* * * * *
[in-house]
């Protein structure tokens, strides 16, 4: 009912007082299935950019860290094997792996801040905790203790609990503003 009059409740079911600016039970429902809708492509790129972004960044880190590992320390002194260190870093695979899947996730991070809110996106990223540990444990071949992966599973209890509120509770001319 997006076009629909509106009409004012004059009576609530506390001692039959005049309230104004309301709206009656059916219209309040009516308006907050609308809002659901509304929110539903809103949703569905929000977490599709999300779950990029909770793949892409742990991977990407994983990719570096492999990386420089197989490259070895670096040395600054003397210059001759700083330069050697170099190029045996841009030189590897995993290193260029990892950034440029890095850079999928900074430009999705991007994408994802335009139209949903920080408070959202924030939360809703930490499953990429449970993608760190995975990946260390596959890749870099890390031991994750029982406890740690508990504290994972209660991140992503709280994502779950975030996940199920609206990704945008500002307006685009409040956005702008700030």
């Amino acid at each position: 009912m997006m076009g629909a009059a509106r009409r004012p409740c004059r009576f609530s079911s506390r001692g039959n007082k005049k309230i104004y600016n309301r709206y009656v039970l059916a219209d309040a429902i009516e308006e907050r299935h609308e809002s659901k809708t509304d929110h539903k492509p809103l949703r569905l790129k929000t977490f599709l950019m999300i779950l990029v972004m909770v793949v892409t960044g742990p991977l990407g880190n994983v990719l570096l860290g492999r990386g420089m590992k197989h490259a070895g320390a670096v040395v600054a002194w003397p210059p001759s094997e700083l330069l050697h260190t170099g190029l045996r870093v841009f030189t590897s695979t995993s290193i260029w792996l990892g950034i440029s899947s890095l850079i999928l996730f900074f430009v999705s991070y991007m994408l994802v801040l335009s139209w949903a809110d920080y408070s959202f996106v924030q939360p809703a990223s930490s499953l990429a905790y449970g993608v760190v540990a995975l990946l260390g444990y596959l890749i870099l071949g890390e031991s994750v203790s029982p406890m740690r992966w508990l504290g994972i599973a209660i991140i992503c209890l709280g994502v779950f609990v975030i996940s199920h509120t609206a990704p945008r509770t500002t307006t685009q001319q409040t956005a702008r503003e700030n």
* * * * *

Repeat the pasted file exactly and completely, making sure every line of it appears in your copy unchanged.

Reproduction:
[in-house]
């Protein structure tokens, strides 16, 4: 009912007082299935950019860290094997792996801040905790203790609990503003 009059409740079911600016039970429902809708492509790129972004960044880190590992320390002194260190870093695979899947996730991070809110996106990223540990444990071949992966599973209890509120509770001319 997006076009629909509106009409004012004059009576609530506390001692039959005049309230104004309301709206009656059916219209309040009516308006907050609308809002659901509304929110539903809103949703569905929000977490599709999300779950990029909770793949892409742990991977990407994983990719570096492999990386420089197989490259070895670096040395600054003397210059001759700083330069050697170099190029045996841009030189590897995993290193260029990892950034440029890095850079999928900074430009999705991007994408994802335009139209949903920080408070959202924030939360809703930490499953990429449970993608760190995975990946260390596959890749870099890390031991994750029982406890740690508990504290994972209660991140992503709280994502779950975030996940199920609206990704945008500002307006685009409040956005702008700030």
């Amino acid at each position: 009912m997006m076009g629909a009059a509106r009409r004012p409740c004059r009576f609530s079911s506390r001692g039959n007082k005049k309230i104004y600016n309301r709206y009656v039970l059916a219209d309040a429902i009516e308006e907050r299935h609308e809002s659901k809708t509304d929110h539903k492509p809103l949703r569905l790129k929000t977490f599709l950019m999300i779950l990029v972004m909770v793949v892409t960044g742990p991977l990407g880190n994983v990719l570096l860290g492999r990386g420089m590992k197989h490259a070895g320390a670096v040395v600054a002194w003397p210059p001759s094997e700083l330069l050697h260190t170099g190029l045996r870093v841009f030189t590897s695979t995993s290193i260029w792996l990892g950034i440029s899947s890095l850079i999928l996730f900074f430009v999705s991070y991007m994408l994802v801040l335009s139209w949903a809110d920080y408070s959202f996106v924030q939360p809703a990223s930490s499953l990429a905790y449970g993608v760190v540990a995975l990946l260390g444990y596959l890749i870099l071949g890390e031991s994750v203790s029982p406890m740690r992966w508990l504290g994972i599973a209660i991140i992503c209890l709280g994502v779950f609990v975030i996940s199920h509120t609206a990704p945008r509770t500002t307006t685009q001319q409040t956005a702008r503003e700030n």